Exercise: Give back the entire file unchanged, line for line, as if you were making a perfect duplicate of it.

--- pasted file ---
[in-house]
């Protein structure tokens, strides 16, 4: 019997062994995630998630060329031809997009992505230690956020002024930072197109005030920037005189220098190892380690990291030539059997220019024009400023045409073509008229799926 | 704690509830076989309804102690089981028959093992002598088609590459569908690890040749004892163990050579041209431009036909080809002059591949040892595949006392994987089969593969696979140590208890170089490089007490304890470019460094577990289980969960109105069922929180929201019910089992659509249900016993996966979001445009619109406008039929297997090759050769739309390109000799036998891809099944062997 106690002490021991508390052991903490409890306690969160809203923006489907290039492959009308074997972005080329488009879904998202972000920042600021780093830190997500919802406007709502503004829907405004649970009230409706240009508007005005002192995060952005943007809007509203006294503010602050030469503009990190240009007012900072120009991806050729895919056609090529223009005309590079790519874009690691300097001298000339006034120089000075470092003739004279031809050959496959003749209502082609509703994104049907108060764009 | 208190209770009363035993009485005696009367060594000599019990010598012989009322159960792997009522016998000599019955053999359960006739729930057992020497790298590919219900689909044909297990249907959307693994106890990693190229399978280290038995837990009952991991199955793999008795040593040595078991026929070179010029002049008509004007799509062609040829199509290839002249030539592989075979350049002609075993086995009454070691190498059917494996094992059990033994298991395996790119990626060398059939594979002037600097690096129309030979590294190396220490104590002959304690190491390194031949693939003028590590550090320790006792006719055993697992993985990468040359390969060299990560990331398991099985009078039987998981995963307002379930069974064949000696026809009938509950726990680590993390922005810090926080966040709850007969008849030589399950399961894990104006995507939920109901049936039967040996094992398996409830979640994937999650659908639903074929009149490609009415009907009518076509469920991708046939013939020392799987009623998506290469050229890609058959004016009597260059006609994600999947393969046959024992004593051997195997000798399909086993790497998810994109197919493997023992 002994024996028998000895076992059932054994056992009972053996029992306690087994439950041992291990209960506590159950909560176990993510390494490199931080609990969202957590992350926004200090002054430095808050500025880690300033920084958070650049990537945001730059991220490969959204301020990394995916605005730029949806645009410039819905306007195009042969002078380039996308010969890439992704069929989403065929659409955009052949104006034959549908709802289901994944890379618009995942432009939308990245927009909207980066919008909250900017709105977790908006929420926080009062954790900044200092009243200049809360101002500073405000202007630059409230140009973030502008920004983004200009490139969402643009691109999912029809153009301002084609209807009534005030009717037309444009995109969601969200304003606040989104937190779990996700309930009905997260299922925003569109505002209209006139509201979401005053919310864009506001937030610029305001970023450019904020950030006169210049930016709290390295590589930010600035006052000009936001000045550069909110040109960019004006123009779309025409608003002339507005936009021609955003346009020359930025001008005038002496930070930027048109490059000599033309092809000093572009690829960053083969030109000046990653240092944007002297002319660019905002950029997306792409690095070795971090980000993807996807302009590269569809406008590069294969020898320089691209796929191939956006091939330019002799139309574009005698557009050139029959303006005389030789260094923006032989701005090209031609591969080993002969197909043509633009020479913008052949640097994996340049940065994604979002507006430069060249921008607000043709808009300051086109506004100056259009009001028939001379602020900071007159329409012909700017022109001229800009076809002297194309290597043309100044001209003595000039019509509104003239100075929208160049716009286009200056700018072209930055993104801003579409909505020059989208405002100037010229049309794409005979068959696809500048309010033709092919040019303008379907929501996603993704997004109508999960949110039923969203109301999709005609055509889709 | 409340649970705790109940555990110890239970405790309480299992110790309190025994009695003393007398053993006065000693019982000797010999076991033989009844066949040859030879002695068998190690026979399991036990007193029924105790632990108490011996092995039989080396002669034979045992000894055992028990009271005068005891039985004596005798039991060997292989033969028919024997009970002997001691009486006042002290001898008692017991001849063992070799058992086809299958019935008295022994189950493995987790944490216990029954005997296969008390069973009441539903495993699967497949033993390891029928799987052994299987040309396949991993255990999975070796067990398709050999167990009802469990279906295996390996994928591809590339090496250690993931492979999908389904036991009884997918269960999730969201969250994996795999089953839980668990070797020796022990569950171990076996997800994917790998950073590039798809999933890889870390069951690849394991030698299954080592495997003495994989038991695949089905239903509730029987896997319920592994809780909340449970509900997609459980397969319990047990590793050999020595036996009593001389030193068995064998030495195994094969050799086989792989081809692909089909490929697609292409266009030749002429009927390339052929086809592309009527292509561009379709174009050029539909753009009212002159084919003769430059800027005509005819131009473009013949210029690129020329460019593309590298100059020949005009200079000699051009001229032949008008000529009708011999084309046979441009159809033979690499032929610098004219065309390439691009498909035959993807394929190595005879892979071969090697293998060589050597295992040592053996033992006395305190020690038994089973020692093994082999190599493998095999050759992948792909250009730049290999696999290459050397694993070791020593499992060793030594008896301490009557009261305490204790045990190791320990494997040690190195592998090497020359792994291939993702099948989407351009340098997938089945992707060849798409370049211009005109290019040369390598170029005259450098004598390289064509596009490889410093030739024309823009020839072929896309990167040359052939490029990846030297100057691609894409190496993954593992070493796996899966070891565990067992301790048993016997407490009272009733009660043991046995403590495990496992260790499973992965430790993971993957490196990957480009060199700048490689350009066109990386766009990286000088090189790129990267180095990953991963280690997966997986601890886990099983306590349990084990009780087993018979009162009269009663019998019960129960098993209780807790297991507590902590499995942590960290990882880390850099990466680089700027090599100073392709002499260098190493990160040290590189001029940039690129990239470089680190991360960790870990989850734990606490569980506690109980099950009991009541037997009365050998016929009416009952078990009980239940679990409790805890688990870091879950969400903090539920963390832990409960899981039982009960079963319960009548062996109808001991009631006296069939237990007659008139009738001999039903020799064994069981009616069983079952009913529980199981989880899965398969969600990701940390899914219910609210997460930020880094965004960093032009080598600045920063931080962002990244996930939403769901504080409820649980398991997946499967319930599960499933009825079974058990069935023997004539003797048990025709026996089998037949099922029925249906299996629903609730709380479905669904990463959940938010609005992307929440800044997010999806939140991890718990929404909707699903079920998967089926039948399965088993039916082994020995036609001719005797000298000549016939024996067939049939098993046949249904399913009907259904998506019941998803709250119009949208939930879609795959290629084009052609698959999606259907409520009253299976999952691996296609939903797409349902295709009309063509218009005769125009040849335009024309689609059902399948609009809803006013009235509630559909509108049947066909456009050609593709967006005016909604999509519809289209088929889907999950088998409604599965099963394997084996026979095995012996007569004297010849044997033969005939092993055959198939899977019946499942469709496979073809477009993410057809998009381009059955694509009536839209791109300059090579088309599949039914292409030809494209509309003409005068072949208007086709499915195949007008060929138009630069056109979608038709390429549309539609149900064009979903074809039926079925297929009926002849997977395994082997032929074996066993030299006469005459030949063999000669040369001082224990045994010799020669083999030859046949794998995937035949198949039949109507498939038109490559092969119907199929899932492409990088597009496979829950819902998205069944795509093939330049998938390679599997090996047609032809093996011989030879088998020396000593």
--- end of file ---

[in-house]
């Protein structure tokens, strides 16, 4: 019997062994995630998630060329031809997009992505230690956020002024930072197109005030920037005189220098190892380690990291030539059997220019024009400023045409073509008229799926 | 704690509830076989309804102690089981028959093992002598088609590459569908690890040749004892163990050579041209431009036909080809002059591949040892595949006392994987089969593969696979140590208890170089490089007490304890470019460094577990289980969960109105069922929180929201019910089992659509249900016993996966979001445009619109406008039929297997090759050769739309390109000799036998891809099944062997 106690002490021991508390052991903490409890306690969160809203923006489907290039492959009308074997972005080329488009879904998202972000920042600021780093830190997500919802406007709502503004829907405004649970009230409706240009508007005005002192995060952005943007809007509203006294503010602050030469503009990190240009007012900072120009991806050729895919056609090529223009005309590079790519874009690691300097001298000339006034120089000075470092003739004279031809050959496959003749209502082609509703994104049907108060764009 | 208190209770009363035993009485005696009367060594000599019990010598012989009322159960792997009522016998000599019955053999359960006739729930057992020497790298590919219900689909044909297990249907959307693994106890990693190229399978280290038995837990009952991991199955793999008795040593040595078991026929070179010029002049008509004007799509062609040829199509290839002249030539592989075979350049002609075993086995009454070691190498059917494996094992059990033994298991395996790119990626060398059939594979002037600097690096129309030979590294190396220490104590002959304690190491390194031949693939003028590590550090320790006792006719055993697992993985990468040359390969060299990560990331398991099985009078039987998981995963307002379930069974064949000696026809009938509950726990680590993390922005810090926080966040709850007969008849030589399950399961894990104006995507939920109901049936039967040996094992398996409830979640994937999650659908639903074929009149490609009415009907009518076509469920991708046939013939020392799987009623998506290469050229890609058959004016009597260059006609994600999947393969046959024992004593051997195997000798399909086993790497998810994109197919493997023992 002994024996028998000895076992059932054994056992009972053996029992306690087994439950041992291990209960506590159950909560176990993510390494490199931080609990969202957590992350926004200090002054430095808050500025880690300033920084958070650049990537945001730059991220490969959204301020990394995916605005730029949806645009410039819905306007195009042969002078380039996308010969890439992704069929989403065929659409955009052949104006034959549908709802289901994944890379618009995942432009939308990245927009909207980066919008909250900017709105977790908006929420926080009062954790900044200092009243200049809360101002500073405000202007630059409230140009973030502008920004983004200009490139969402643009691109999912029809153009301002084609209807009534005030009717037309444009995109969601969200304003606040989104937190779990996700309930009905997260299922925003569109505002209209006139509201979401005053919310864009506001937030610029305001970023450019904020950030006169210049930016709290390295590589930010600035006052000009936001000045550069909110040109960019004006123009779309025409608003002339507005936009021609955003346009020359930025001008005038002496930070930027048109490059000599033309092809000093572009690829960053083969030109000046990653240092944007002297002319660019905002950029997306792409690095070795971090980000993807996807302009590269569809406008590069294969020898320089691209796929191939956006091939330019002799139309574009005698557009050139029959303006005389030789260094923006032989701005090209031609591969080993002969197909043509633009020479913008052949640097994996340049940065994604979002507006430069060249921008607000043709808009300051086109506004100056259009009001028939001379602020900071007159329409012909700017022109001229800009076809002297194309290597043309100044001209003595000039019509509104003239100075929208160049716009286009200056700018072209930055993104801003579409909505020059989208405002100037010229049309794409005979068959696809500048309010033709092919040019303008379907929501996603993704997004109508999960949110039923969203109301999709005609055509889709 | 409340649970705790109940555990110890239970405790309480299992110790309190025994009695003393007398053993006065000693019982000797010999076991033989009844066949040859030879002695068998190690026979399991036990007193029924105790632990108490011996092995039989080396002669034979045992000894055992028990009271005068005891039985004596005798039991060997292989033969028919024997009970002997001691009486006042002290001898008692017991001849063992070799058992086809299958019935008295022994189950493995987790944490216990029954005997296969008390069973009441539903495993699967497949033993390891029928799987052994299987040309396949991993255990999975070796067990398709050999167990009802469990279906295996390996994928591809590339090496250690993931492979999908389904036991009884997918269960999730969201969250994996795999089953839980668990070797020796022990569950171990076996997800994917790998950073590039798809999933890889870390069951690849394991030698299954080592495997003495994989038991695949089905239903509730029987896997319920592994809780909340449970509900997609459980397969319990047990590793050999020595036996009593001389030193068995064998030495195994094969050799086989792989081809692909089909490929697609292409266009030749002429009927390339052929086809592309009527292509561009379709174009050029539909753009009212002159084919003769430059800027005509005819131009473009013949210029690129020329460019593309590298100059020949005009200079000699051009001229032949008008000529009708011999084309046979441009159809033979690499032929610098004219065309390439691009498909035959993807394929190595005879892979071969090697293998060589050597295992040592053996033992006395305190020690038994089973020692093994082999190599493998095999050759992948792909250009730049290999696999290459050397694993070791020593499992060793030594008896301490009557009261305490204790045990190791320990494997040690190195592998090497020359792994291939993702099948989407351009340098997938089945992707060849798409370049211009005109290019040369390598170029005259450098004598390289064509596009490889410093030739024309823009020839072929896309990167040359052939490029990846030297100057691609894409190496993954593992070493796996899966070891565990067992301790048993016997407490009272009733009660043991046995403590495990496992260790499973992965430790993971993957490196990957480009060199700048490689350009066109990386766009990286000088090189790129990267180095990953991963280690997966997986601890886990099983306590349990084990009780087993018979009162009269009663019998019960129960098993209780807790297991507590902590499995942590960290990882880390850099990466680089700027090599100073392709002499260098190493990160040290590189001029940039690129990239470089680190991360960790870990989850734990606490569980506690109980099950009991009541037997009365050998016929009416009952078990009980239940679990409790805890688990870091879950969400903090539920963390832990409960899981039982009960079963319960009548062996109808001991009631006296069939237990007659008139009738001999039903020799064994069981009616069983079952009913529980199981989880899965398969969600990701940390899914219910609210997460930020880094965004960093032009080598600045920063931080962002990244996930939403769901504080409820649980398991997946499967319930599960499933009825079974058990069935023997004539003797048990025709026996089998037949099922029925249906299996629903609730709380479905669904990463959940938010609005992307929440800044997010999806939140991890718990929404909707699903079920998967089926039948399965088993039916082994020995036609001719005797000298000549016939024996067939049939098993046949249904399913009907259904998506019941998803709250119009949208939930879609795959290629084009052609698959999606259907409520009253299976999952691996296609939903797409349902295709009309063509218009005769125009040849335009024309689609059902399948609009809803006013009235509630559909509108049947066909456009050609593709967006005016909604999509519809289209088929889907999950088998409604599965099963394997084996026979095995012996007569004297010849044997033969005939092993055959198939899977019946499942469709496979073809477009993410057809998009381009059955694509009536839209791109300059090579088309599949039914292409030809494209509309003409005068072949208007086709499915195949007008060929138009630069056109979608038709390429549309539609149900064009979903074809039926079925297929009926002849997977395994082997032929074996066993030299006469005459030949063999000669040369001082224990045994010799020669083999030859046949794998995937035949198949039949109507498939038109490559092969119907199929899932492409990088597009496979829950819902998205069944795509093939330049998938390679599997090996047609032809093996011989030879088998020396000593």